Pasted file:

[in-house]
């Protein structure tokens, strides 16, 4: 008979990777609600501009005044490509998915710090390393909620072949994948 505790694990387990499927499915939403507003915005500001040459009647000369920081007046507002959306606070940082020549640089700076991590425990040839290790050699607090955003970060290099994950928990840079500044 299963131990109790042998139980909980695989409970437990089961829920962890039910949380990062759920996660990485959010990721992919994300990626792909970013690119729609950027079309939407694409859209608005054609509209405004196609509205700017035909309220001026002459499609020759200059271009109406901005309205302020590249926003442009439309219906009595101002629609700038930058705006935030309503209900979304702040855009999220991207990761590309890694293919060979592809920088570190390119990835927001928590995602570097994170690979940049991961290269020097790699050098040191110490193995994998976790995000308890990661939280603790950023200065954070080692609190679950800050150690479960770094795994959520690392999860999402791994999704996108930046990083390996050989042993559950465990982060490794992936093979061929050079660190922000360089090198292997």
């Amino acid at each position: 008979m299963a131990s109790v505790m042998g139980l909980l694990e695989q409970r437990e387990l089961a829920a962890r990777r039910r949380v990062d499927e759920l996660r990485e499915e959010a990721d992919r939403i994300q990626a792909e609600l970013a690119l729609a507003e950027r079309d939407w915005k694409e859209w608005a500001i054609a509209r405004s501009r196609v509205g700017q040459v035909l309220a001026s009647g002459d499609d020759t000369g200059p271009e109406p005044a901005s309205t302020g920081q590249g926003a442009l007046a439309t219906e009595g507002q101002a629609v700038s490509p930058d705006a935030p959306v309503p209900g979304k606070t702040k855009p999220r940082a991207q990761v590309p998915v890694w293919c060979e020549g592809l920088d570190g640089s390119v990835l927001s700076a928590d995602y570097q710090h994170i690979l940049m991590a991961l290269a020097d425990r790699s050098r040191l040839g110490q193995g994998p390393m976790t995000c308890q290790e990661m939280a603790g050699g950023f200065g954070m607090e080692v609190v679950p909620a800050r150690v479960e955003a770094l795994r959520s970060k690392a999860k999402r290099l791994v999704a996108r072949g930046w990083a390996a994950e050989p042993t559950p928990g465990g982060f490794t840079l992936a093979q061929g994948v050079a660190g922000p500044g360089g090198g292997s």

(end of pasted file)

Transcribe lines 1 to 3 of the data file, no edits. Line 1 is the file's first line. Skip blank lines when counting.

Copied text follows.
[in-house]
């Protein structure tokens, strides 16, 4: 008979990777609600501009005044490509998915710090390393909620072949994948 505790694990387990499927499915939403507003915005500001040459009647000369920081007046507002959306606070940082020549640089700076991590425990040839290790050699607090955003970060290099994950928990840079500044 299963131990109790042998139980909980695989409970437990089961829920962890039910949380990062759920996660990485959010990721992919994300990626792909970013690119729609950027079309939407694409859209608005054609509209405004196609509205700017035909309220001026002459499609020759200059271009109406901005309205302020590249926003442009439309219906009595101002629609700038930058705006935030309503209900979304702040855009999220991207990761590309890694293919060979592809920088570190390119990835927001928590995602570097994170690979940049991961290269020097790699050098040191110490193995994998976790995000308890990661939280603790950023200065954070080692609190679950800050150690479960770094795994959520690392999860999402791994999704996108930046990083390996050989042993559950465990982060490794992936093979061929050079660190922000360089090198292997």
């Amino acid at each position: 008979m299963a131990s109790v505790m042998g139980l909980l694990e695989q409970r437990e387990l089961a829920a962890r990777r039910r949380v990062d499927e759920l996660r990485e499915e959010a990721d992919r939403i994300q990626a792909e609600l970013a690119l729609a507003e950027r079309d939407w915005k694409e859209w608005a500001i054609a509209r405004s501009r196609v509205g700017q040459v035909l309220a001026s009647g002459d499609d020759t000369g200059p271009e109406p005044a901005s309205t302020g920081q590249g926003a442009l007046a439309t219906e009595g507002q101002a629609v700038s490509p930058d705006a935030p959306v309503p209900g979304k606070t702040k855009p999220r940082a991207q990761v590309p998915v890694w293919c060979e020549g592809l920088d570190g640089s390119v990835l927001s700076a928590d995602y570097q710090h994170i690979l940049m991590a991961l290269a020097d425990r790699s050098r040191l040839g110490q193995g994998p390393m976790t995000c308890q290790e990661m939280a603790g050699g950023f200065g954070m607090e080692v609190v679950p909620a800050r150690v479960e955003a770094l795994r959520s970060k690392a999860k999402r290099l791994v999704a996108r072949g930046w990083a390996a994950e050989p042993t559950p928990g465990g982060f490794t840079l992936a093979q061929g994948v050079a660190g922000p500044g360089g090198g292997s």